The worst? As a caseworker for 15 years before spending 20 years in management, she saw the inefficiency and the ineffectiveness of social programs, in addition to the problems associated to Detroit’s 1967 riot.

Helen’s duties as a caseworker took her to Herman Gardens and the Jeffries Project in Detroit, making in-home visits to determine eligibility.

“It wasn’t bad when I worked there before the 1970s,” she said. “After the riots, those were the bad times. Or, as some people call it, the rebellion. It was just awful in those days.”

The pitfalls of social work

She realized the struggles people were enduring, Because the state took a while to open new cases, she also felt the efforts of Lyndon Baines Johnson’s “Great Society” push never turned out to be the fix it was presented to be.

“Look at Detroit now, the percentage of kids that can’t read or write,” Helen said. “I was going to be a teacher but then I changed my mind. I didn’t want to make paper Mache things. And I end up here and we have art class, but I love it.”

Growing up, education proved to be quite important, despite the fact her parents’ schooling stopped after the eighth grade.

“But my dad was very, very bright. He read Mark Twain, Charles Dickens. And he got my sister and me to read and we both did really well in school,” she said. Also, her sister went to college and Helen figured she could do it, too. She saved her money and after graduating Mackenzie High School in Detroit, Helen attended Wayne State University. She majored in sociology and history.

Helen is proud to point out both of her daughters attended college. One works as a physician’s assistant in New York; the other is a psychotherapist in nearby Plymouth.

A unique view of family and society

In a rather progressive family life, Helen had a pretty stable work environment while her husband was a factory worker. In fact, when he was laid off, it made more sense for him to stay home and raise Doris as a baby.

She also marched in various civil rights parade.

“I did believe in equality, long before most people, I think,” Helen said. “I’m kind of a feminist, too. I had a black woman who was a supervisor at Social Services, which was really something. The head of the department was a black man, back in the 70s. When I started in 1948, I did have a black supervisor then, a woman. And that’s really amazing. Civil service is great. I was in a very protected environment.”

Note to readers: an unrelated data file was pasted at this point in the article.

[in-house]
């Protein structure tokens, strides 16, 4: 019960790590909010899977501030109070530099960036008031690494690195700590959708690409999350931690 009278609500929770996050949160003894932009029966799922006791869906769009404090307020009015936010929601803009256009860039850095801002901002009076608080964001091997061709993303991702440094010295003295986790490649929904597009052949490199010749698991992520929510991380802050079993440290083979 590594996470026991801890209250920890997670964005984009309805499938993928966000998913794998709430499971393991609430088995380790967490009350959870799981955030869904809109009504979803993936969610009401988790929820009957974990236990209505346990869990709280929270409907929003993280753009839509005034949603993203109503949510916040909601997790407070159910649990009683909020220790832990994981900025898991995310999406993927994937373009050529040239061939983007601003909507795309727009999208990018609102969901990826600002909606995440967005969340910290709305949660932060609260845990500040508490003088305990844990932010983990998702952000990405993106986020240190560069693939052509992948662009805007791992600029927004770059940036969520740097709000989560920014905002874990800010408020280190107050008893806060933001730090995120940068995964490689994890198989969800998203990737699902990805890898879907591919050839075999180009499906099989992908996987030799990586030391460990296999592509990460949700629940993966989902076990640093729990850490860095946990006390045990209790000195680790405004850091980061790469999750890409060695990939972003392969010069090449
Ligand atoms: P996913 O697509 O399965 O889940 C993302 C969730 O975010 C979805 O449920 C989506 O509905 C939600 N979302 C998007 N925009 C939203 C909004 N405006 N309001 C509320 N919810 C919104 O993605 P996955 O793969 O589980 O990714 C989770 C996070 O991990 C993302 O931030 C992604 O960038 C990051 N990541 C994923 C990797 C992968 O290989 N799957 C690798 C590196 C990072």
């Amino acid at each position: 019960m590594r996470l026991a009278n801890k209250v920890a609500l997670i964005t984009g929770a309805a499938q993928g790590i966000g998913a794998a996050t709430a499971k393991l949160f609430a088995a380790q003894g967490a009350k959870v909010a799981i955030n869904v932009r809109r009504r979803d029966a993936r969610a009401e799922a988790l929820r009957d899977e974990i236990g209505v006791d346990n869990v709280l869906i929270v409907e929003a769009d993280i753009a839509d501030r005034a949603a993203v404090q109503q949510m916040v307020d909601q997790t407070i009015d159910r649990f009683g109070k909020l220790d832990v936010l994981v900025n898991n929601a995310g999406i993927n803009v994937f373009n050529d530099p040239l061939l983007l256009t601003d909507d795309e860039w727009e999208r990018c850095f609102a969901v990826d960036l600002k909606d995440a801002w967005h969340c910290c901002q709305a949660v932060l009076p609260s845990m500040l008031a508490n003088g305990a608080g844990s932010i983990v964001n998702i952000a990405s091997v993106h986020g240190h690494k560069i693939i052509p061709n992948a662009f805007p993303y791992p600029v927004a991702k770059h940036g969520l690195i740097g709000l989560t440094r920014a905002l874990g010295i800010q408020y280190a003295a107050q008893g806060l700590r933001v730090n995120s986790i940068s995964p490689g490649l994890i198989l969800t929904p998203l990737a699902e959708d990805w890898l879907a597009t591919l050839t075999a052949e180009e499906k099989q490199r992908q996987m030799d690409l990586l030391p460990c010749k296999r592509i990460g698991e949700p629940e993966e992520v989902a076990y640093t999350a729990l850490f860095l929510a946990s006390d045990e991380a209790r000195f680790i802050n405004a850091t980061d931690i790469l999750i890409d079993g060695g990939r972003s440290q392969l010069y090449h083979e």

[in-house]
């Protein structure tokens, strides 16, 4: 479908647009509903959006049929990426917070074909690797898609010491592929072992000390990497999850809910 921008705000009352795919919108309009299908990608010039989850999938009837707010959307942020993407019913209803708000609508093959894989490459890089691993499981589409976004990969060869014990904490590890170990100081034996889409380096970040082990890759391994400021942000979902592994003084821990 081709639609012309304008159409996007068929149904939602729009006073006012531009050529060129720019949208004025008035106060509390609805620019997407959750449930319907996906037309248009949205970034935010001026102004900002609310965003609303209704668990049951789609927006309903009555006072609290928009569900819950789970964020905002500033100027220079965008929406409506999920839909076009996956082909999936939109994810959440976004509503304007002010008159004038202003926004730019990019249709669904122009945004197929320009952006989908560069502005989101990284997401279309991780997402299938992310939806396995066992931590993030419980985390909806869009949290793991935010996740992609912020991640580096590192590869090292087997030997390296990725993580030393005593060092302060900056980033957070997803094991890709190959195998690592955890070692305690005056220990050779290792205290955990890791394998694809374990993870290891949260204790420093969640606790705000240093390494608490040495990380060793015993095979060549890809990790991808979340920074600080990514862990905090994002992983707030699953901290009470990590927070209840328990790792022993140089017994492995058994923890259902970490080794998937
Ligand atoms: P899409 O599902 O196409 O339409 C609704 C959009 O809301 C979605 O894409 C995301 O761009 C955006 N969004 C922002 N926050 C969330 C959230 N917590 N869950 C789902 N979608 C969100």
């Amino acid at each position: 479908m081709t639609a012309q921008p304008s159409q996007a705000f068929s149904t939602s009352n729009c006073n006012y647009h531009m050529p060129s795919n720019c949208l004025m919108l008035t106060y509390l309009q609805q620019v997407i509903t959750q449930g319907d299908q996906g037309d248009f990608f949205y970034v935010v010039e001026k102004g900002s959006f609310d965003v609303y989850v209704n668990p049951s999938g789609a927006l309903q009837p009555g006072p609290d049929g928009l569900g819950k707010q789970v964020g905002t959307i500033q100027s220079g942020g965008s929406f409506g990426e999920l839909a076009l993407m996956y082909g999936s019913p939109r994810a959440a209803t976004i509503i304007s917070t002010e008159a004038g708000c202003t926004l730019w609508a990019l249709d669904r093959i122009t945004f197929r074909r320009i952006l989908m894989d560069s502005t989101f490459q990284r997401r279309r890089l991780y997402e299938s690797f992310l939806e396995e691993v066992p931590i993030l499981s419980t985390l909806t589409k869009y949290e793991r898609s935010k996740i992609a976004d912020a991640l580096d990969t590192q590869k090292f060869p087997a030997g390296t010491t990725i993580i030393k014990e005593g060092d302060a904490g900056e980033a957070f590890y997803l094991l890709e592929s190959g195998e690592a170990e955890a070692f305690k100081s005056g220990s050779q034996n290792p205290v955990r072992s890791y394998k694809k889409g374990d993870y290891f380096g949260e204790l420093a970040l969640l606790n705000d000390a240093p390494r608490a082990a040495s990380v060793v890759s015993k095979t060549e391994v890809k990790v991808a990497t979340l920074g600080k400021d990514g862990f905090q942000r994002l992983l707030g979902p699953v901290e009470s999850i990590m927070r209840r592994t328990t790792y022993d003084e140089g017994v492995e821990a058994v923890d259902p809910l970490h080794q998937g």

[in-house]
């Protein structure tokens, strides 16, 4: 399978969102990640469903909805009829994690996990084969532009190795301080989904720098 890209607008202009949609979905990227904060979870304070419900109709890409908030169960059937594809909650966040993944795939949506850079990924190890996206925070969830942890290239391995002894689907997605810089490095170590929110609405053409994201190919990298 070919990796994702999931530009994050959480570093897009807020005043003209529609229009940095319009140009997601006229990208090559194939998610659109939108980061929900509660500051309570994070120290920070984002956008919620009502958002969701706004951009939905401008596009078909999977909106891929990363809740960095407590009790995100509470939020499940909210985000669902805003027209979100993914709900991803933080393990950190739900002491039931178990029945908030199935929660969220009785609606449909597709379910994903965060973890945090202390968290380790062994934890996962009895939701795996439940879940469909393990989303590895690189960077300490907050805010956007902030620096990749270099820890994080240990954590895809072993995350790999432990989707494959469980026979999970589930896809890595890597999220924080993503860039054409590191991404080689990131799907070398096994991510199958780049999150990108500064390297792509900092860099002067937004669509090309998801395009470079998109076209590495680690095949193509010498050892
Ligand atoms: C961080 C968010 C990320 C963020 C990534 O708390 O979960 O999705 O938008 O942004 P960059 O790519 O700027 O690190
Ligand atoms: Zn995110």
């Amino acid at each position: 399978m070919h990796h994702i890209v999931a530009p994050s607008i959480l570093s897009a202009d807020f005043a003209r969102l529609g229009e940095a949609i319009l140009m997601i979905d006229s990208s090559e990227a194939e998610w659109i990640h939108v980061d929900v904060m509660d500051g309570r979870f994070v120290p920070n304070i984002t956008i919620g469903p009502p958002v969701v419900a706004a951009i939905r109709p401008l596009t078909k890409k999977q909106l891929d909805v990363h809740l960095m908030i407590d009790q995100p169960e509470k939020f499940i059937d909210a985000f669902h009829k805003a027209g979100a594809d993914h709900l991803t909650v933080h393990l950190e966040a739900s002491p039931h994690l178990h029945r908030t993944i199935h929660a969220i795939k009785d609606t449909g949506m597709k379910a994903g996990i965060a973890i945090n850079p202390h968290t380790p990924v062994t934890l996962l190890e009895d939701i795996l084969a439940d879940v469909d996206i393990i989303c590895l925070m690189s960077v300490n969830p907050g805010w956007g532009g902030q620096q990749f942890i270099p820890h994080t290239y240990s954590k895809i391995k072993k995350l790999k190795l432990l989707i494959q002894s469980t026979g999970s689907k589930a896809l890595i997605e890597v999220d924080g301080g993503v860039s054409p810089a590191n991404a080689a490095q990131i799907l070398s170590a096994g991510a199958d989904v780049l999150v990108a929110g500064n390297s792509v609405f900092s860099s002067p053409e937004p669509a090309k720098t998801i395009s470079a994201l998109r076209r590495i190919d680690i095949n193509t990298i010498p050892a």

After 55 years of marriage, Helen has been widowed for eight years. She admits to being a news junkie, watching CNN and MSNBC closely, as well as reading many newspapers and news magazines. Her favorite for entertainment is Turner Classic Movies “because I love old movies.”

Helen is a big fan of living at Oakmont Livonia, especially appreciating the scenery from her upstairs room.

“I have a beautiful view of the woods,” she said. “I feel like we’re up in the treetops.”

Meet Wendell

Wendell had big aspirations, being a teenager serving in the Navy during World War II in the South Pacific.

“It wasn’t a heroic two years,” he said. “I was on a converted banana boat. I signed up to be on a destroyer and got that instead. It turned out to be the best duty in the world, delivering fresh fruit to all the islands in the South Pacific.”

At the time, it wasn’t at all what he envisioned. As the Oakmont Livonia resident put it, “Oh, I cried for a year. I wanted to be on a destroyer so bad. It turned out to be, after everything’s said and done, pretty good.”

Wendell grew up around Detroit before his father had to move the family (due to a job transfer) from Royal Oak to Indiana. Eventually, they came back. It’s a good thing they did, because when he was a junior at Plymouth High School, he met a girl named Virginia in the school chorus.

Meeting his future wife Virginia

“I stood behind her and thought she was a nice-looking gal,” he said. “So I drew a heart on the inside of her raincoat, and I put my initials on it. That was the beginning.”

Eventually, after serving in the Navy, he and Virginia were married for 69 years. They lived in Plymouth and had four children while he worked for a local automotive supplier for 35 years. In that time and during his retirement, he enjoyed many sports, especially racquetball.

“I was pretty good about that,” Wendell said. “But I don’t brag about my golf.”

Five years ago, he and Virginia moved to Oakmont Livonia. Three years ago, she died of cancer. Although there are times he could feel melancholy, he looks around and realizes things could always be tougher.

“Life keeps you humble,” he said. “I never had so many lessons as I have had being here. I keep feeling sorry for myself, but I come across about someone worse off than me and I feel very humble.”

And it is true, everyone learns something with age.

“Do you ever,” he said. “You get wiser. You depend on the good Lord more and more.”

And so, even though life takes you to a banana boat instead of a battleship, and things often don’t turn out as planned, Wendell believes you have to be open to change and adjustment.

Learning to live day to day

“I just remember I took things as they came along,” he said. “I didn’t make provisions for the future, I just lived day to day. You start planning things and they go the other direction. You can’t plan too far ahead.”

What truly matters to Wendell is the family he and Virginia built.

“When I tried to figure out what I accomplished, it goes back to my family. We had a good life,” he said. “With my kids, how they turned out, I guess has to do with the way I grew up, too. My dad never smoked or drank. If he did, he did it in the barn or someplace.

“I grew up that way. I drank a little bit, and I never smoked. I tried all that when I was 18 or 19 in the Navy. I got it out of my system.”